Valencia is said to be the birthplace of the popular Spanish dish paella - though some may beg to differ. I have met a Portuguese chef who swore that it was the Portuguese who though the Spaniards how to cook paella. As with all things culinary - there are bound to to be arguments over the pedigree of a special dish. We were looking for a restaurant for an authentic paella lunch, and came across this quaint restaurant near the Valencia Cathedral called Bodega de la Sarieta. The restaurant is in a very quiet small lane - not easy to find if you don't have GPS. It looks small from the outside - but is surprisingly spacious inside. The decoration is very quaint and homely.
We decided to order as many types of paella as possible - so that we can have a taste of all the different varieties. The most traditional is Valencian Paella - made with rice, green beans, chicken and tomatoes. It is delicious.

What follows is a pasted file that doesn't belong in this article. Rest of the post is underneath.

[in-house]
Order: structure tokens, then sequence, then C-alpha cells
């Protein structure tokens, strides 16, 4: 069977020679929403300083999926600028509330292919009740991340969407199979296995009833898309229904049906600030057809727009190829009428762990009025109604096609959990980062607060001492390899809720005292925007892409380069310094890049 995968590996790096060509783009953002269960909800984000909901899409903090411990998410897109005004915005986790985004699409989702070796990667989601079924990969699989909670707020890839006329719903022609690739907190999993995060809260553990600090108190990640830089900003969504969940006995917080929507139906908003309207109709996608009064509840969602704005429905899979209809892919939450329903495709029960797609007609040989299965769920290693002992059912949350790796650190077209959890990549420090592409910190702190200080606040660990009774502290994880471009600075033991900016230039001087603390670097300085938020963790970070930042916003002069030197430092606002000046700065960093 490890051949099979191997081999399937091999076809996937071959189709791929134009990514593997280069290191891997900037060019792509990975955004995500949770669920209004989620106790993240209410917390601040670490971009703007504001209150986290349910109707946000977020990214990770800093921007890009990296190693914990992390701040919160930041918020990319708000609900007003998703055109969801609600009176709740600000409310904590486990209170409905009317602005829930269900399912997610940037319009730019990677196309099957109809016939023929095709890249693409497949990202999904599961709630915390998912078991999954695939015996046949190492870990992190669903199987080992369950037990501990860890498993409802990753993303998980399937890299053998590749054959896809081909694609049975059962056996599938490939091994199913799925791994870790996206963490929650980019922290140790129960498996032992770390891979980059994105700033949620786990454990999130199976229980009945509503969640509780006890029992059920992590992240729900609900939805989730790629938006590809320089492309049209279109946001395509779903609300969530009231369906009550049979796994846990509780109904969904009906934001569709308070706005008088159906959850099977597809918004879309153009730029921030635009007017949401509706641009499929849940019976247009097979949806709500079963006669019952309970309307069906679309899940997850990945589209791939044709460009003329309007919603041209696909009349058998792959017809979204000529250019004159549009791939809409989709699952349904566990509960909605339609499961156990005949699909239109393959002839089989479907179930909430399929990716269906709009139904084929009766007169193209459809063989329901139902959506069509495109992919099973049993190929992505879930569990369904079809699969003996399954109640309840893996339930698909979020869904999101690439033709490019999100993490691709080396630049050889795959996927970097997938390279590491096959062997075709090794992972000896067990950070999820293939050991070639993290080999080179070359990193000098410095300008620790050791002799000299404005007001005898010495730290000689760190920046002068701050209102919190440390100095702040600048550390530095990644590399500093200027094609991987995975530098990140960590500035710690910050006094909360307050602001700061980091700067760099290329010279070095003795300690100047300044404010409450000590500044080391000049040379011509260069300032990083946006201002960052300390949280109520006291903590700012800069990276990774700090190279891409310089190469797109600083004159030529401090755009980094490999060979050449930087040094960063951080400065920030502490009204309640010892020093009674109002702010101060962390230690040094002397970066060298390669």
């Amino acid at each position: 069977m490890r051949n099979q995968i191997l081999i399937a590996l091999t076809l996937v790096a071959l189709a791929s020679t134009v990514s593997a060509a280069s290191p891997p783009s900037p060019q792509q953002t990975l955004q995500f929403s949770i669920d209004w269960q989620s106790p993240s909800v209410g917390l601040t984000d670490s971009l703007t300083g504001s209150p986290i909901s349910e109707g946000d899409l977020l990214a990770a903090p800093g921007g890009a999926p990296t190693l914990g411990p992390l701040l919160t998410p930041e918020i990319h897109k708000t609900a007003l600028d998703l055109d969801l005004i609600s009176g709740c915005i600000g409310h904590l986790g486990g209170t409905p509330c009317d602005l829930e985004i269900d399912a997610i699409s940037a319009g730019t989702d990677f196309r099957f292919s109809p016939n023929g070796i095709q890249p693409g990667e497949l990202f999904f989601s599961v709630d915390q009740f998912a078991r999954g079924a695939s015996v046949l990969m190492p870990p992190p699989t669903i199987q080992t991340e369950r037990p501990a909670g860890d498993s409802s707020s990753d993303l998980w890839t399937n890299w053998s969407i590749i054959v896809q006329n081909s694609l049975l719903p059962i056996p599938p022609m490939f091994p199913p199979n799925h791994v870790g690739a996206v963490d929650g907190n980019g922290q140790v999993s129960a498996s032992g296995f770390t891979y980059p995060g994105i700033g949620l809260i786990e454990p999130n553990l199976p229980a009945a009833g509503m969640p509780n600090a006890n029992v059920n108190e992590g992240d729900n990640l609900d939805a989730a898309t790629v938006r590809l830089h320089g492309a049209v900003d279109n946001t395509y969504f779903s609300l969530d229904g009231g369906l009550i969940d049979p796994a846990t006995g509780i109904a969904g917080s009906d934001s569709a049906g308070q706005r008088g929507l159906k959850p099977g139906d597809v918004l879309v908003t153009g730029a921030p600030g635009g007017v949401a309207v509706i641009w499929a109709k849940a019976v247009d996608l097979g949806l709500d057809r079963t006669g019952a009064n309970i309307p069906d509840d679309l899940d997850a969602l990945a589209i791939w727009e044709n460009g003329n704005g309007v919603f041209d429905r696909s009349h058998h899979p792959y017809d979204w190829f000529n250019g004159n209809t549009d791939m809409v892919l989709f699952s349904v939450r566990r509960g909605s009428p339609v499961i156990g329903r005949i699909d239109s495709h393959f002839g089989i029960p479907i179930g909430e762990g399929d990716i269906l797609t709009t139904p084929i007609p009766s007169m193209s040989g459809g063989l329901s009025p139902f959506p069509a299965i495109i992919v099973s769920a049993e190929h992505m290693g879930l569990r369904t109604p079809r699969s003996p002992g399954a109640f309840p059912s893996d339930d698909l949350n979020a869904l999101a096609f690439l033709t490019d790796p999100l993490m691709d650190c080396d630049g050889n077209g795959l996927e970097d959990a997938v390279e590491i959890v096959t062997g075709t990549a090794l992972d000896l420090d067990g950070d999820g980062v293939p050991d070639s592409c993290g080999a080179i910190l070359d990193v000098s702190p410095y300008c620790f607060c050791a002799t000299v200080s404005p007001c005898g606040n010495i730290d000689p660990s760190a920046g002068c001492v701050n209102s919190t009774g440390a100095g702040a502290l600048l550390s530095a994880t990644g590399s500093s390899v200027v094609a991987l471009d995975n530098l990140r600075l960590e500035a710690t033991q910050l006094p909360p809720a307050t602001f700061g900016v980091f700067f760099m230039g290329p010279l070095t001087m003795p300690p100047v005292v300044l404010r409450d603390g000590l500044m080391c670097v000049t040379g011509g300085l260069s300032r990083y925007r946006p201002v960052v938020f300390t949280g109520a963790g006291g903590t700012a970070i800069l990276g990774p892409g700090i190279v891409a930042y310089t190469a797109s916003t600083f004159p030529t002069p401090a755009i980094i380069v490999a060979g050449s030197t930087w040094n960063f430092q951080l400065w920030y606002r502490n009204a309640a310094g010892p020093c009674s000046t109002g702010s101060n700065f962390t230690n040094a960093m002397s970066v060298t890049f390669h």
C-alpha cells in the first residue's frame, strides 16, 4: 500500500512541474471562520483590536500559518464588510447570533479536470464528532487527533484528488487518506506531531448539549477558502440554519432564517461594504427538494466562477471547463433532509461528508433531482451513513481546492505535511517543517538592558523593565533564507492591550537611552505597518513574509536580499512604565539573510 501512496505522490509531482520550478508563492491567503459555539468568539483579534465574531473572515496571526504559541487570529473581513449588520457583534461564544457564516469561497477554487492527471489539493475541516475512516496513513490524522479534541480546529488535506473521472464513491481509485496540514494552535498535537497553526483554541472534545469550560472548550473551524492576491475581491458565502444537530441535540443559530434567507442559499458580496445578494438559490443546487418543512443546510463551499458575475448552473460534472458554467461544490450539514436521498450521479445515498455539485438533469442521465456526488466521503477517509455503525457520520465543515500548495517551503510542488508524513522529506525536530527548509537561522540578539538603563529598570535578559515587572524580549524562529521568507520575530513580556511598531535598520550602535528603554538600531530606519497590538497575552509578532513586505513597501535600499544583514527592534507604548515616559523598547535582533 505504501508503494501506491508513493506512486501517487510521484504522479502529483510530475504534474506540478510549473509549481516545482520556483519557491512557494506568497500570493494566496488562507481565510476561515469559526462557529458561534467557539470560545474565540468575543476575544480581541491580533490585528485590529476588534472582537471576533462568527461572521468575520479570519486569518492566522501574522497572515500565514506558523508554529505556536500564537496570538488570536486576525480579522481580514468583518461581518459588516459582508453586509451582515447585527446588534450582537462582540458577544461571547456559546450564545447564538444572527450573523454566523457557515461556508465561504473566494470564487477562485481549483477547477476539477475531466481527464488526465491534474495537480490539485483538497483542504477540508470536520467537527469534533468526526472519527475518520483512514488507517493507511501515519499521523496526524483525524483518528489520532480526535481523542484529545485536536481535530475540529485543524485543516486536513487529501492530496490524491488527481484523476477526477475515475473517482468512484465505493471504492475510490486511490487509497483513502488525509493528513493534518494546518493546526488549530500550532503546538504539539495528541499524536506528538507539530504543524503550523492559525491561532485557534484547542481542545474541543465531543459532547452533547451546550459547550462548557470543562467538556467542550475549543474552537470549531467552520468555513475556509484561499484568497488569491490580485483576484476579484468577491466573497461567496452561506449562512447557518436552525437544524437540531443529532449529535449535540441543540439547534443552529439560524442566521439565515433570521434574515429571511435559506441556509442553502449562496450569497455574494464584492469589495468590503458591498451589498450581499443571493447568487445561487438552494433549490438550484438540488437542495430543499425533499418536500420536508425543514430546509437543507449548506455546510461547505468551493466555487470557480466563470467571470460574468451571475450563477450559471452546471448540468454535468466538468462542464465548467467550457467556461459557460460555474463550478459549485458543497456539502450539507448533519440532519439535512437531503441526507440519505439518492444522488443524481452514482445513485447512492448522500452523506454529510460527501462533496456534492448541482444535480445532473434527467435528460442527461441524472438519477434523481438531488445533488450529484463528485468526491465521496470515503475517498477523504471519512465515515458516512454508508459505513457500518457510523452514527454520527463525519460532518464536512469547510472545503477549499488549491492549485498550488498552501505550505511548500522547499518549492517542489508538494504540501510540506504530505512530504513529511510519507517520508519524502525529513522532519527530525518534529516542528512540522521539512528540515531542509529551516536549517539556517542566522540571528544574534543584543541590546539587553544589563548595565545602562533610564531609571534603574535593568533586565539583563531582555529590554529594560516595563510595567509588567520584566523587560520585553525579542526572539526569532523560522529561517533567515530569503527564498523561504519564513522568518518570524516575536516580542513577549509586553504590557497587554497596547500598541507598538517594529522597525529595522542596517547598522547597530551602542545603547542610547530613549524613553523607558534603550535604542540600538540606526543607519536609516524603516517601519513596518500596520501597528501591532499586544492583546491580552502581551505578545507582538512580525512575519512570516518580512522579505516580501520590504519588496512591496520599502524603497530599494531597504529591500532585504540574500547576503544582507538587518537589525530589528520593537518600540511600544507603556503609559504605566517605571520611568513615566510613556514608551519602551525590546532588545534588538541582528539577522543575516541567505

Seafood paella is a variation of the traditional paella - with seafood such as prawns and clams replacing the meat. The version bellow is made with noodles instead of rice - hence it is actually a Fideau. It is just as delicious.
Squid Ink Paella is not commonly seen outside of Spain. It may not look very pretty, but the version here is really outstanding. The crispy bits which stick to the bottom of the pan are so tasty.
The Vegetable Paella is also surprisingly rich in flavours. The secret must be in the preparation of the stock.
There are other versions of the paella e.g. with oxtail, beef, etc. But the traditional ones are still the best.
We also ordered an Angulas salad - a salad with baby eels. Angulas are a Spanish delicacy and extremely expensive. The "baby eels" you see in the salad are actually noodles made to look like the real thing. There is not much taste and aside from the novelty nothing to write home about.
Bodega de la Sarieta is a very nice and homely restaurant. The service is good, and the food especially the paella is excellent. Will definitely go back.